Despite the ‘new’ Alpine only having a 1494cc 4 cylinder engine it came tantalizing close to cracking the holy grail of 100mph (161 kmh), on the down side was the fact that it took a leisurely 13 seconds to reach 60mph from rest. With a smaller engine capacity than its main rivals, such as the MGA/MGB and Triumph TR series, the Alpine was invariably overshadowed and often overlooked. What a shame though, for the styling was and remains worthy of earning the car a much greater place in automotive history.
The Alpine would enjoy a reasonably long life-span, built from 1959 to 1968 and growing up to Series V which was fitted with a 1725cc engine. The purchaser could option the “overdrive” transmission, and there was even a short run of Automatics built. And, to help make the Alpine more appealing to a broader motoring public, it could be ordered in either open sports or closed hardtop versions. There were also a few fastback conversions manufactured, with Rootes approval, by Harrington of Sussex. This type of Alpine had a limited, but creditable, competitions career, which included winning the Index of Thermal Efficiency award at Le Mans on the first of three visits in 1961.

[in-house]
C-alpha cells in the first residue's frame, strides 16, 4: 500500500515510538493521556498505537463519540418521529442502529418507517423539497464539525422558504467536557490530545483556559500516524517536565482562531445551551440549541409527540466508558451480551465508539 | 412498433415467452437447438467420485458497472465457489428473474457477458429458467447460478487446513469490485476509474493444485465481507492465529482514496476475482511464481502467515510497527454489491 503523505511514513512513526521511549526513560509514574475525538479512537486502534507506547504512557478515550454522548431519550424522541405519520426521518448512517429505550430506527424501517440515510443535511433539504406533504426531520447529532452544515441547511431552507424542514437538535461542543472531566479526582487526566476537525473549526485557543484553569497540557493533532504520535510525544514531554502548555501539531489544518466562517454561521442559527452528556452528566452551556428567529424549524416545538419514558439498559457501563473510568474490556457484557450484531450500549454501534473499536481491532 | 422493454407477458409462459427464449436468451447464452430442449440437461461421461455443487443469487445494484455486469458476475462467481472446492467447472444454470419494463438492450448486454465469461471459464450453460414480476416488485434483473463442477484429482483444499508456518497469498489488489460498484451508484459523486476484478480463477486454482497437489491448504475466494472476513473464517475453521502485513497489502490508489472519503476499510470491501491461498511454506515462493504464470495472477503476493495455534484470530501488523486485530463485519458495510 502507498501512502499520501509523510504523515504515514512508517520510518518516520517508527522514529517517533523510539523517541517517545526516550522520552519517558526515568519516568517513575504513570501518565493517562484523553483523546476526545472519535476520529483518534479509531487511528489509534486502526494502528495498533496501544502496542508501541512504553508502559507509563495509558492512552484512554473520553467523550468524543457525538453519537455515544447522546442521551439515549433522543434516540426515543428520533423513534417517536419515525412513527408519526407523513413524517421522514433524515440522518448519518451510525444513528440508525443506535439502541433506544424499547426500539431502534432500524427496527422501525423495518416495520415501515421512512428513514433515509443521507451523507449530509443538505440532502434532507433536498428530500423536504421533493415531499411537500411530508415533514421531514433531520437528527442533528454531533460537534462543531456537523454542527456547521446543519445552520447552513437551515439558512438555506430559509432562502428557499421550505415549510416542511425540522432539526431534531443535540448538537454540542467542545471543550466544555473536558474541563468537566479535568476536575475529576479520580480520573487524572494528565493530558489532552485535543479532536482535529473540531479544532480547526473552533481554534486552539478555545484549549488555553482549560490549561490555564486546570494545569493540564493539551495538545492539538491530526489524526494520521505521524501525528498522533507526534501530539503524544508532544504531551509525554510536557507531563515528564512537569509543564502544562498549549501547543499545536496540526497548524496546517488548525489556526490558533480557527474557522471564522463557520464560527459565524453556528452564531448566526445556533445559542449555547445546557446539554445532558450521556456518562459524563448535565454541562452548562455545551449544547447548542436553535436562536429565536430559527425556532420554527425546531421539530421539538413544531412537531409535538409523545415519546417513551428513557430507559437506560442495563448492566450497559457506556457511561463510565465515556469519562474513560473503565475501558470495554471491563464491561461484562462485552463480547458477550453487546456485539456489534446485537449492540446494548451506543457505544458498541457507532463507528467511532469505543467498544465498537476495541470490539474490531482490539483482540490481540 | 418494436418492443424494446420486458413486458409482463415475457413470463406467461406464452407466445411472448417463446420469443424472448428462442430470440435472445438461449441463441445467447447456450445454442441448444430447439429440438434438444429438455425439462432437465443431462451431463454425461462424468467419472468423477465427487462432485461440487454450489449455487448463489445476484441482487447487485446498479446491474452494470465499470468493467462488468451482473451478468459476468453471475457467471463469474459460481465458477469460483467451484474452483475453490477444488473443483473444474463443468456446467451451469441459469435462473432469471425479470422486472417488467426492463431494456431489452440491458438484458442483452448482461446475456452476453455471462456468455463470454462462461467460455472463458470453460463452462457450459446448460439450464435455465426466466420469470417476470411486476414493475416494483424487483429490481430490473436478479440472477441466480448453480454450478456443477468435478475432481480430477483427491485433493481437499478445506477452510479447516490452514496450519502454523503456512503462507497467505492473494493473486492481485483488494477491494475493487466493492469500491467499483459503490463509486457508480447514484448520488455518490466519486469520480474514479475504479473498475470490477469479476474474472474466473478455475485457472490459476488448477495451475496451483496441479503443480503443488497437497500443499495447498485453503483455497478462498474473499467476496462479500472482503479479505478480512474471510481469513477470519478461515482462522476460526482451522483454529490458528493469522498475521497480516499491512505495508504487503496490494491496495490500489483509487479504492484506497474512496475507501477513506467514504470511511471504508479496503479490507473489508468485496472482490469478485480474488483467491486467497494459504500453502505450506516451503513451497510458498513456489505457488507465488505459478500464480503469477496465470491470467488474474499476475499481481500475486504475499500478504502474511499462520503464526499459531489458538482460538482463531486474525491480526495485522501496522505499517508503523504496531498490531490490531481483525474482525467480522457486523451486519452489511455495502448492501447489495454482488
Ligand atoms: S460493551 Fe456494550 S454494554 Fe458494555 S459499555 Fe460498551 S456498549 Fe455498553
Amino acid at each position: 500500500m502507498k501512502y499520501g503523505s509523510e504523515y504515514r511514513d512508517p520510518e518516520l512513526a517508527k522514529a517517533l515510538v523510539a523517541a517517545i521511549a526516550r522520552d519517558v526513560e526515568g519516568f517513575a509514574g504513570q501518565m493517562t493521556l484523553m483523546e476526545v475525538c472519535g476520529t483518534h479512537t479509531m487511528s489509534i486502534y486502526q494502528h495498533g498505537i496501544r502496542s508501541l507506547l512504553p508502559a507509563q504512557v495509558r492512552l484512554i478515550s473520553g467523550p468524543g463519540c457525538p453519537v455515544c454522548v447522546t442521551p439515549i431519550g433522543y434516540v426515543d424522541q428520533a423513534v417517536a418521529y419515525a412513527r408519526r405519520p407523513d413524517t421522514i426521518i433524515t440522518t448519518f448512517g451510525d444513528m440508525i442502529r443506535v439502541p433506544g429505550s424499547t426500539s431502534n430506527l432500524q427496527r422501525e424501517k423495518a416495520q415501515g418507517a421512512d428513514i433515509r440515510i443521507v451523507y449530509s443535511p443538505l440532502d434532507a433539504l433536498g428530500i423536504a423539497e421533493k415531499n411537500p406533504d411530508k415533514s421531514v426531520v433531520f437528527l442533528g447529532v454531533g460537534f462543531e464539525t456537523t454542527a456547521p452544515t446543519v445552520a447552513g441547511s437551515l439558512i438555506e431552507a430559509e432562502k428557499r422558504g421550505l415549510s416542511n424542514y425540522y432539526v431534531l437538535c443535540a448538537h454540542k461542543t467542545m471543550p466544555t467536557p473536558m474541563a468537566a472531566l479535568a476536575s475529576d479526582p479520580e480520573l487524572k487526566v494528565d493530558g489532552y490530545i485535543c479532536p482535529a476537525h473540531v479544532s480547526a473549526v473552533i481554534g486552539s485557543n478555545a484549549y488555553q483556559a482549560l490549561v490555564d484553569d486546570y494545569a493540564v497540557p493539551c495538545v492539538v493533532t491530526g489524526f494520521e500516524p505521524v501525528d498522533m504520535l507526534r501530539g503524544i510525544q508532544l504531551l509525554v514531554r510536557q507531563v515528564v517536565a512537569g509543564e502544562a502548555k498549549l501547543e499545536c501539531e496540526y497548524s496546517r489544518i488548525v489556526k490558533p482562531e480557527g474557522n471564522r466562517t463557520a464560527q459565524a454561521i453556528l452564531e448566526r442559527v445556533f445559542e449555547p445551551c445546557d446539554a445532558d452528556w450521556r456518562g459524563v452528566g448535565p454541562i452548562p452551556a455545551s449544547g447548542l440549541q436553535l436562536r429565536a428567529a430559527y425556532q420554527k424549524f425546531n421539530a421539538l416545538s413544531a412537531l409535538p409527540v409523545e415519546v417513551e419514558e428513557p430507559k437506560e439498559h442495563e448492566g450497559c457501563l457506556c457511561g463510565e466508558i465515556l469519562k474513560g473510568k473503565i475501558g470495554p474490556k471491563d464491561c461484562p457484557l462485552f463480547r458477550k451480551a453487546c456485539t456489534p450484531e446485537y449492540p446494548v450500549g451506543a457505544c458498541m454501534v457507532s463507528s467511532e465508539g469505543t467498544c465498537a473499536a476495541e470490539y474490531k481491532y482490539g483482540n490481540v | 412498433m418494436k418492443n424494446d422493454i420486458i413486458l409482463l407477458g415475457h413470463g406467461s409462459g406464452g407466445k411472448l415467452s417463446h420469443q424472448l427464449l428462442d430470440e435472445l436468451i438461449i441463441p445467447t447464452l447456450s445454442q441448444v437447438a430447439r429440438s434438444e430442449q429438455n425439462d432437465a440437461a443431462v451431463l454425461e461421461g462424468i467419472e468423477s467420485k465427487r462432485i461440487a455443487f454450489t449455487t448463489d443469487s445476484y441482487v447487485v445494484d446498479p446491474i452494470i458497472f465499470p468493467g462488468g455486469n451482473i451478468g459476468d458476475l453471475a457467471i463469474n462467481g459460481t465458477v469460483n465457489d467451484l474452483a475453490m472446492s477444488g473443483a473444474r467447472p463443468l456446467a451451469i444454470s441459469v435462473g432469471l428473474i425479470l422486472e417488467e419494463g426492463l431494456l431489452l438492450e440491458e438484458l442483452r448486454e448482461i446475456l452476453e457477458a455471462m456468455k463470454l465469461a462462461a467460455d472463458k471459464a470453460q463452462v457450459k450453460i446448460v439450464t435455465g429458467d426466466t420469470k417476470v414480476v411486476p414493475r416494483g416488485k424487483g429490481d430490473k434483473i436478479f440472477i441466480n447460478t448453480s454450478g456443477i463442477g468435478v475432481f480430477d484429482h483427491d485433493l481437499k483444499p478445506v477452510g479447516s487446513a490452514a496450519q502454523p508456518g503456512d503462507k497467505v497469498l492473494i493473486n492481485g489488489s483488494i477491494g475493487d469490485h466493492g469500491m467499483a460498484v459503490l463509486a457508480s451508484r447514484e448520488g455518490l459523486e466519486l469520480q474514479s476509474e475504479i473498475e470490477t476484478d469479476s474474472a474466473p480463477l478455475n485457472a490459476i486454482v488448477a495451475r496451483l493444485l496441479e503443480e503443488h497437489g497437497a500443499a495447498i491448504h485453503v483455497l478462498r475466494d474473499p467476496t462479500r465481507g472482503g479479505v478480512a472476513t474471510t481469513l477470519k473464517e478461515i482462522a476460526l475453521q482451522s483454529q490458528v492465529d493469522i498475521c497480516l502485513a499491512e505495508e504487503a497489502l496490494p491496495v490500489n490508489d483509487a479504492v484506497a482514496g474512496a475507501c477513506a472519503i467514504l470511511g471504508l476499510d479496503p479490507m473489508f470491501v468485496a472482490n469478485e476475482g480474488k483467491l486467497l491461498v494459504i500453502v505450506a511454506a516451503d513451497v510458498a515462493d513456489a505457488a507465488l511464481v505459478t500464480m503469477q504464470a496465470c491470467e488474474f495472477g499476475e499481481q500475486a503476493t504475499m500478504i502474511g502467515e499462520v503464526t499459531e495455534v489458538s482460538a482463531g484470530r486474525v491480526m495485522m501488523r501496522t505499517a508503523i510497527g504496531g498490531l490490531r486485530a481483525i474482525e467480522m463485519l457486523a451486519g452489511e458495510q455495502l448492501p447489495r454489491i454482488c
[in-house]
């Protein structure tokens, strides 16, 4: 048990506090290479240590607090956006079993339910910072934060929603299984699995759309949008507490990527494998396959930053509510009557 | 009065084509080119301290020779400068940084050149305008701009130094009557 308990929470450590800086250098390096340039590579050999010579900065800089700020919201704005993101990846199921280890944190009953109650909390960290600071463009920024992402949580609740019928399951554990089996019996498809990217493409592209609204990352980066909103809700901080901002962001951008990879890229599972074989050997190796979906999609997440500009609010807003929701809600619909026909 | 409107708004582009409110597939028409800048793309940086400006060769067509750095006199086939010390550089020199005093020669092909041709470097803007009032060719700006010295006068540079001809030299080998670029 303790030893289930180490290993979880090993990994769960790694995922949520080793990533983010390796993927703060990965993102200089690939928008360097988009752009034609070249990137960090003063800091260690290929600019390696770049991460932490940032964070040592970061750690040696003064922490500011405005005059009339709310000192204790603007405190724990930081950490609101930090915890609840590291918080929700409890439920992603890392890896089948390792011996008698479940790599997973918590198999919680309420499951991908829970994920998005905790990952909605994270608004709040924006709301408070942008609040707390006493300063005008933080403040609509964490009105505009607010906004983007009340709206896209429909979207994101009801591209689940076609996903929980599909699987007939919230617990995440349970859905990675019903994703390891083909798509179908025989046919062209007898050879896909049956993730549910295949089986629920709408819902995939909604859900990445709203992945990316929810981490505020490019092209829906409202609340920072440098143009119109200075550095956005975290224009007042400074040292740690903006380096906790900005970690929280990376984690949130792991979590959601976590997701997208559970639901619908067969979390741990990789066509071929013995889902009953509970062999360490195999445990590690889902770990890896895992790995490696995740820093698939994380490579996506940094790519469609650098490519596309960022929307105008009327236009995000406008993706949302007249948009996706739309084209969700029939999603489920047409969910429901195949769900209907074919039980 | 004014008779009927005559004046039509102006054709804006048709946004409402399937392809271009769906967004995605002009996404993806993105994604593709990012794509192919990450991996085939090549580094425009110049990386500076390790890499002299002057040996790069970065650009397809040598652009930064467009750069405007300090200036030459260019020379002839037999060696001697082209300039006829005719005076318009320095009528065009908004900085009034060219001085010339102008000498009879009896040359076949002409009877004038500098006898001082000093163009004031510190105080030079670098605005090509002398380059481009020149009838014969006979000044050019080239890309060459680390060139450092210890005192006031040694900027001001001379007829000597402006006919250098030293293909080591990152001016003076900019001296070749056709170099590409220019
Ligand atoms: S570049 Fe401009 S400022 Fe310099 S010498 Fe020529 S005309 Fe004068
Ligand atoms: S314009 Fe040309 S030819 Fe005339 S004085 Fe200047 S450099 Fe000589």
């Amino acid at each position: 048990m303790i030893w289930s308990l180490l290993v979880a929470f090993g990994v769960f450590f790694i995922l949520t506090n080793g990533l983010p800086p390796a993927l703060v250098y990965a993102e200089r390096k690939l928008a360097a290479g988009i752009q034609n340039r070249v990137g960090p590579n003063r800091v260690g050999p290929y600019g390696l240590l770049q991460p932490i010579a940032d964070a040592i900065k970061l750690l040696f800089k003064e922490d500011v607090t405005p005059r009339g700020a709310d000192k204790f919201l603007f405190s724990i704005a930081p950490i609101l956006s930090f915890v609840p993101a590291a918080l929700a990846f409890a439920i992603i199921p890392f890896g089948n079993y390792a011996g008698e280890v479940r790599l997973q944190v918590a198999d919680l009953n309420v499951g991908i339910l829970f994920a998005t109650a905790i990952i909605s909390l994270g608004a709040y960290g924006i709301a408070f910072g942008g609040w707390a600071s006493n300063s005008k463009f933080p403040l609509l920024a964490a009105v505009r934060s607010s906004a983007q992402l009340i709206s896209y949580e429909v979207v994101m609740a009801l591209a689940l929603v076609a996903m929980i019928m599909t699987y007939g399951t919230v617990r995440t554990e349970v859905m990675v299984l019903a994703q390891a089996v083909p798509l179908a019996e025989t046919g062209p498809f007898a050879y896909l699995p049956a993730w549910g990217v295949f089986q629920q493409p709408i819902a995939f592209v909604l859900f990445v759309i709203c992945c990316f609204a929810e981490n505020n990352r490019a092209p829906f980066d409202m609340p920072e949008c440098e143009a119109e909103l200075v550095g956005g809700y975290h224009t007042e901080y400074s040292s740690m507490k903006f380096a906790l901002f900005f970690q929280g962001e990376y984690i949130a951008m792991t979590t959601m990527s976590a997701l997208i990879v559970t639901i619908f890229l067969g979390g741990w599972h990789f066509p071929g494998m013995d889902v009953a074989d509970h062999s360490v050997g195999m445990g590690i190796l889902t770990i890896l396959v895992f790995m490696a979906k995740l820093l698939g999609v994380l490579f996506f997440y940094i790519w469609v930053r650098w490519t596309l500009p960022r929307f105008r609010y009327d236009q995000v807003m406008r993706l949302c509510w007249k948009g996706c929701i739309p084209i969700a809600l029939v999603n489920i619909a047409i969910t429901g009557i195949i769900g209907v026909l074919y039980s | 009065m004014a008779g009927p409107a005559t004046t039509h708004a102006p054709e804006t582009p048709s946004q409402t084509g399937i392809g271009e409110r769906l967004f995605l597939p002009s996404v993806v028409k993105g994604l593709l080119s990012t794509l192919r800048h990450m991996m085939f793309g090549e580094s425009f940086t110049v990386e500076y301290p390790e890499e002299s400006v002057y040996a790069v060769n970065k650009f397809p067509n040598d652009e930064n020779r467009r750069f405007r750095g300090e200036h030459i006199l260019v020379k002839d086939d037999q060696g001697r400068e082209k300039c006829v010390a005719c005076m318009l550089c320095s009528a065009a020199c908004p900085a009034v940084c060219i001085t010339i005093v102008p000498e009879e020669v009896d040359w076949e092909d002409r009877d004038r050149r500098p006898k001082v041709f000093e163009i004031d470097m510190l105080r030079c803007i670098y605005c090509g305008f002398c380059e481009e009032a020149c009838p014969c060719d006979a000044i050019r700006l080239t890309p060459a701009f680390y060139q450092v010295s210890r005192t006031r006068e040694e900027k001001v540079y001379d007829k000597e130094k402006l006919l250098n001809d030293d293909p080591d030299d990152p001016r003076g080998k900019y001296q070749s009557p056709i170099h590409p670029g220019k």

The Sunbeam Tiger
But there were those that lamented the Alpines lack of power. Ian Garrad was one such person; the son of then competitions manager Norman Garrad, Ian was the Rootes company’s Californian representative - and was well aware of the way that Carroll Shelby had transformed the AC Ace into the Cobra with a Ford V8 engine transplant. Garrad enlisted the help of Ken Miles, and together they effected a similar transplant to that of the AC. Their choice of engine was the Ford 4.2 liter 164 bhp unit, and they then shipped their “prototype” back to the UK headquarters. The Rootes management were impressed, and well should they have been – for the choice of engine meant there were absolutely no visual outer skin panel changes required to fit the lusty V8 engine!